It felt good to work on this, especially since I didn’t feel that powerful today. The weather got cold again, as if throwing an unexpected temper tantrum over lunch, and my mood sank along with the temperatures. Funny, how only yesterday, because it was so warm, my usual feelings of being lost and confused, my own personal lack of meaningful context, felt adventurous and freeing. I went to Little India for lunch and sat there spooning rice pudding sweet with cardamom into my mouth, reading memoirs of other people who don’t belong, and I felt moderately happy. Today I saw my inability to form lasting allegiances as a dangerous pattern. I felt isolated and confused and felt like it was pointless to even try as nothing has really worked out so far and my true talent lies in burning bridges not building them. Hopefully by tomorrow my sense of self will be restored and I will once again relish my independence, my freedom, my refusal of cliques, tribes, and other oppressive social structures.
Also, I bought peonies and it strikes me as weird that they bloom here this time of year. Then again, everything is weird, and peonies are nice, even though they make me feel nostalgic. I also bought two books – my ammunition against everything. And I contemplated again running away to Malaga. My friend is there on vacation right now. She said she doesn’t exactly feel blown away by it, but who knows? Maybe there’s something to it after all. Or maybe I just need to survive the two more days of cold coming our way and trust that afterwards spring will come, with bluebonnets and sandal weather, and lush pink blooms in the crepe myrtle outside my window.
Here’s another one of my Washington DC Commissions, this one for a collector who joined us on the trip. He wanted this particular view of the Washington Monument and the Capitol at night, and no quote written on the painting. I love how unique each of these are turning out to be! They’re all so exciting to work on, and each so very different.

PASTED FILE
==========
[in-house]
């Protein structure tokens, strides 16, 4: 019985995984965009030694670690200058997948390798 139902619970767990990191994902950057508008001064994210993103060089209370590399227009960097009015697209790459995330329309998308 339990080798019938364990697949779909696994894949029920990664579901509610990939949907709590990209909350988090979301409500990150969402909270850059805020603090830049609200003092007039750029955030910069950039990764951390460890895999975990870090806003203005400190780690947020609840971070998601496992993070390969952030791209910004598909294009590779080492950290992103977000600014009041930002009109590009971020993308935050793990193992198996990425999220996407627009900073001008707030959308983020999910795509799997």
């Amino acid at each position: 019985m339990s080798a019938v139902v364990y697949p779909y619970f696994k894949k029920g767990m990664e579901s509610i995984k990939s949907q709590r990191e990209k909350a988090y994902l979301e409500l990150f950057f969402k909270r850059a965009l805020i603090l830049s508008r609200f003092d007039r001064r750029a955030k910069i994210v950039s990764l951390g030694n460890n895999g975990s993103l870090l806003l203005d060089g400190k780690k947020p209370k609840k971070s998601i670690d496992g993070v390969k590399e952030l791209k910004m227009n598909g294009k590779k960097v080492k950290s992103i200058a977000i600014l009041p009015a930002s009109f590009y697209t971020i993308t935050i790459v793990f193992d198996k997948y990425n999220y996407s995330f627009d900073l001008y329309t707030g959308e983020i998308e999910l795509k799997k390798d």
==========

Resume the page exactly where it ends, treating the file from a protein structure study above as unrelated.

Here’s another Washington DC commission, this one for a former student who is now a lawyer. I’m so proud of her! What she wanted for her painting was the Supreme Court building and a quote from Justice Brennan about defending the Constitution. I really enjoyed working on this, and ended up looking up more quotes from Justice Brennan.
On a different note, I drove down to the Island to deliver one of the West Texas watercolors to my friend who owns Tangerine, and I’m happy to report some early bloomer bluebonnet sightings. So yes, spring is almost here, and I couldn’t be more happy about it!
Another one of my Washington DC commissions, entitled Hope is the Highest Form of Courage. This one is for a former colleague, also a Binghamton graduate, who has helped me a lot as I was starting out in my academic career. I was meant to pick the monument depicted in it, and, left to my own devices, as a scholar of social movements, I picked The March on Washington for Jobs and Freedom and Dr. Martin Luther King’s I Have a Dream Speech, set against the background of the Washington Monument. I tried, however, while paying homage to an event from 1963, to give the crowd a contemporary feel, in order to illustrate how the Civil Rights movement has continued and how it is the young generation, today, as it was in 1963, that will shape the future of social justice. The painting expresses faith in this young generation, the kind of faith educators such as my former colleague must have in order to teach with passion and enthusiasm.
Today John hosted a Super Bowl party. There was a lot of good food and there were lots of fun people too. I got to properly visit with the new Escapists and that was really cool. I even hung out with them in the Chrysalis while they were painting, and I had to do something creative too, so I stole some paper from John and did a quick drawing of Bobby. It occurred to me that we are very lucky, and that’s what I said to my friend Lindsay, who’s an Escapist this year. I mean, here we are at a fun party with good food and interesting people next door, and we would rather be working because we love our work so much. That’s being very lucky indeed.
Also, I ate a lot of fried chicken and this really good melted cheese and potato dish and roast corn quesadillas. I myself brought a salad. John said that was a rude thing to bring.